It seems safe to say the Cape Town water problem is neither a superficial one nor a technical one, at root. Rather, it goes to something far deeper. It highlights the deep dysfunctionality of our society. We suffer from a deeply ingrained individualism, which has been driving us to disaster.
Recently Mmusi Maimane, the leader of the opposition, called the Water Crisis “A very frightening reality. It fuels one with anxiety, makes you think to yourself, what do I now need to do? It makes you worry about what does it, in fact, look like? And what will it mean?”
His words reminded me of the proverb, “A journey of a thousand miles begins with a single step”.
We have placed the blame for this on secondary problems: on city officials and government, because they were warned as early as 1990 of the looming crisis. Paradoxically, city officials shift the blame to government, and vice versa. Some blame nature. Some blame the 60% of our population who fail to comply with the law: car washes, farmers, poor planning, and the list goes on.
But I have yet to come across a post or official media statement which addresses moral action and Ubuntu.
How do we lift ourselves up above such disaster instead of playing our seemingly endless ad hoc games of avoidance? I particularly find it strange how Day Zero is now pushed back by four days, like the latest score in the game. When will we reach a point where we abandon our games and simply do what is right?
We pride ourselves, as South Africans, in our philosophy of ‘Ubuntu’. Yet it is clearly not having the effect that it should. Ubuntu, it is said, is a quality that includes the essential human virtues: compassion and humanity. Yet instead, we break the foundations of the law and order to feed our individualism. This is far from Ubuntu.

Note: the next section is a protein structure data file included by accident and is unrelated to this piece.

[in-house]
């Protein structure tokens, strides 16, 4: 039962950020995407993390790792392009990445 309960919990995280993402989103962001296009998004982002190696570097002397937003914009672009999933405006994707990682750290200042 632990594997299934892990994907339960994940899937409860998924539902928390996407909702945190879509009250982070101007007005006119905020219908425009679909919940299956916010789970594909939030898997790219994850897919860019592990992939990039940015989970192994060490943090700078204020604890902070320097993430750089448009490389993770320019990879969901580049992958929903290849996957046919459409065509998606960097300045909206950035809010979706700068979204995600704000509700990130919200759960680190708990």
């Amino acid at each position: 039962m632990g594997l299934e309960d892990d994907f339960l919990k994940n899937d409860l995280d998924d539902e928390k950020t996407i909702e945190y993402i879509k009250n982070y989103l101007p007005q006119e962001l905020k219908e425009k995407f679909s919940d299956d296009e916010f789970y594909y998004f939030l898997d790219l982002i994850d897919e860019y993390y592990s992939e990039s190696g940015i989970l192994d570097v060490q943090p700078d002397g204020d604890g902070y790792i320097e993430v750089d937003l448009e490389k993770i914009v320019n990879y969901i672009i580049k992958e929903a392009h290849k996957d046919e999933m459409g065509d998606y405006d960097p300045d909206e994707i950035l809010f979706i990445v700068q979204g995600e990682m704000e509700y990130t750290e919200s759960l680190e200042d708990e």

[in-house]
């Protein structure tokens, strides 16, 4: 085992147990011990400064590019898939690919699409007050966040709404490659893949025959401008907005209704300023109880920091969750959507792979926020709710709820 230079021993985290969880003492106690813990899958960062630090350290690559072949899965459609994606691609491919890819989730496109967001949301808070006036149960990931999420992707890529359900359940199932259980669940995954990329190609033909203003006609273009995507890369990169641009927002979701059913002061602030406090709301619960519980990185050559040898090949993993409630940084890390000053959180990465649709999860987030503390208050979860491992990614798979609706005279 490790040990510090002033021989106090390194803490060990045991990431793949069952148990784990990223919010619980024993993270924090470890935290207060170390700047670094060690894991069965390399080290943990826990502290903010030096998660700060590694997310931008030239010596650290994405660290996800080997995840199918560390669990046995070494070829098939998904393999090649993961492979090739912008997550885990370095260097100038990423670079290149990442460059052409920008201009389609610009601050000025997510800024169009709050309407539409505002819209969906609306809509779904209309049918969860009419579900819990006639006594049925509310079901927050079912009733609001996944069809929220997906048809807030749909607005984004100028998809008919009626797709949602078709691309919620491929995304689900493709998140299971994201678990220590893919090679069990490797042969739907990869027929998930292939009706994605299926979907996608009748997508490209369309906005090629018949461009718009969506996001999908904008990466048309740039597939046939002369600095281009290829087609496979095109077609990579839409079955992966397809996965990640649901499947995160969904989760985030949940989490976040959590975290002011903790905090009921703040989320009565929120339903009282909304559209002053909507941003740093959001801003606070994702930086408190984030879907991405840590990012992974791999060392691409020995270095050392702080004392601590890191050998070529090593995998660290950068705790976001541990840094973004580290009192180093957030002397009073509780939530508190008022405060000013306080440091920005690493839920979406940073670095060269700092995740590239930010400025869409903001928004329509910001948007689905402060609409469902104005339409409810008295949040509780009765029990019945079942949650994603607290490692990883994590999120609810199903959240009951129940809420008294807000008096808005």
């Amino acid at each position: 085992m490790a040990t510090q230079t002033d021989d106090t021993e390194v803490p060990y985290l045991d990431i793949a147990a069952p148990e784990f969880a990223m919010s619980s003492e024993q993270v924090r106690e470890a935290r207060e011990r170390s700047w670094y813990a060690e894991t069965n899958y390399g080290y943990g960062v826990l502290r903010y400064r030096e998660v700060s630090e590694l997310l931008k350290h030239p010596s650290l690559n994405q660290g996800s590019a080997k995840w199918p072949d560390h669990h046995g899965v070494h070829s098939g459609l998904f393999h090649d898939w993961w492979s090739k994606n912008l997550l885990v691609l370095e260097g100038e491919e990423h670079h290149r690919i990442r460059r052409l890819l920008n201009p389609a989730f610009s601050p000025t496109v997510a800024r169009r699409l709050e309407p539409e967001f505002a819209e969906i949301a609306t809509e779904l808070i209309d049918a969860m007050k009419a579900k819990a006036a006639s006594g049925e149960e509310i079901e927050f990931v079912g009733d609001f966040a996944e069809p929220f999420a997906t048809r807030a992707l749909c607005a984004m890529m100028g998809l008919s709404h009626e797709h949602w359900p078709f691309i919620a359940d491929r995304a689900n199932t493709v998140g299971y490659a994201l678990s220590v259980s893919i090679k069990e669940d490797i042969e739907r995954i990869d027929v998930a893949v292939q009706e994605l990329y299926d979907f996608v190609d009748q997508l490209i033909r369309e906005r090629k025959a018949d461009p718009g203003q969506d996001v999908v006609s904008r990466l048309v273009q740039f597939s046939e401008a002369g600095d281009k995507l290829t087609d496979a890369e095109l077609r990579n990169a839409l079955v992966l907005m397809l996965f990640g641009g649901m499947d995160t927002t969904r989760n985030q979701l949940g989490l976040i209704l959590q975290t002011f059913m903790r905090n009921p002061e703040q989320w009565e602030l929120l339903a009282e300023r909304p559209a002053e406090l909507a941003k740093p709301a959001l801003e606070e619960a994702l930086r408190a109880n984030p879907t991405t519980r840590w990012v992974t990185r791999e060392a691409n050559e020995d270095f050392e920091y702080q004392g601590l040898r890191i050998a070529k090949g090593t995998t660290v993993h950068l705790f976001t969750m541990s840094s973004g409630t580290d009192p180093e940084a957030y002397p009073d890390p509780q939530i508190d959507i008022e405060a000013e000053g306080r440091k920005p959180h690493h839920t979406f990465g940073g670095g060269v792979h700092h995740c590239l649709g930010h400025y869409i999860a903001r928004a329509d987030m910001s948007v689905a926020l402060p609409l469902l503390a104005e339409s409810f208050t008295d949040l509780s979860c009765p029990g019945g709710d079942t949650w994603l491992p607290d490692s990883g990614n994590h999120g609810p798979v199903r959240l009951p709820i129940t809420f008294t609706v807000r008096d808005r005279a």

Ubuntu – a quality we are clearly not practising – can make change happen. It offers our society more accountability, moral people, and law-abiding citizens. Ubuntu gives us the freedom to make progress.
As demanding as the truth may be, it will lead us into a prosperous society. While we could write a book about the possible causes of the Water Crisis, it all comes down to this: in the words of the black nationalist Marcus Garvey, “The ends you serve that are selfish will take you no further than yourself; but the ends you serve that are for all, will take you to eternity”.
Archbishop Desmond Tutu describes Ubuntu like this: “When you do well, it spreads out.” This is true – yet here, too, lies a problem. My own doing well in a water crisis has not spread out to save the city. We have not yet lifted up Ubuntu to the level where ‘doing well’ is not just about you and me, but about a society which can be so organised that it really works for all.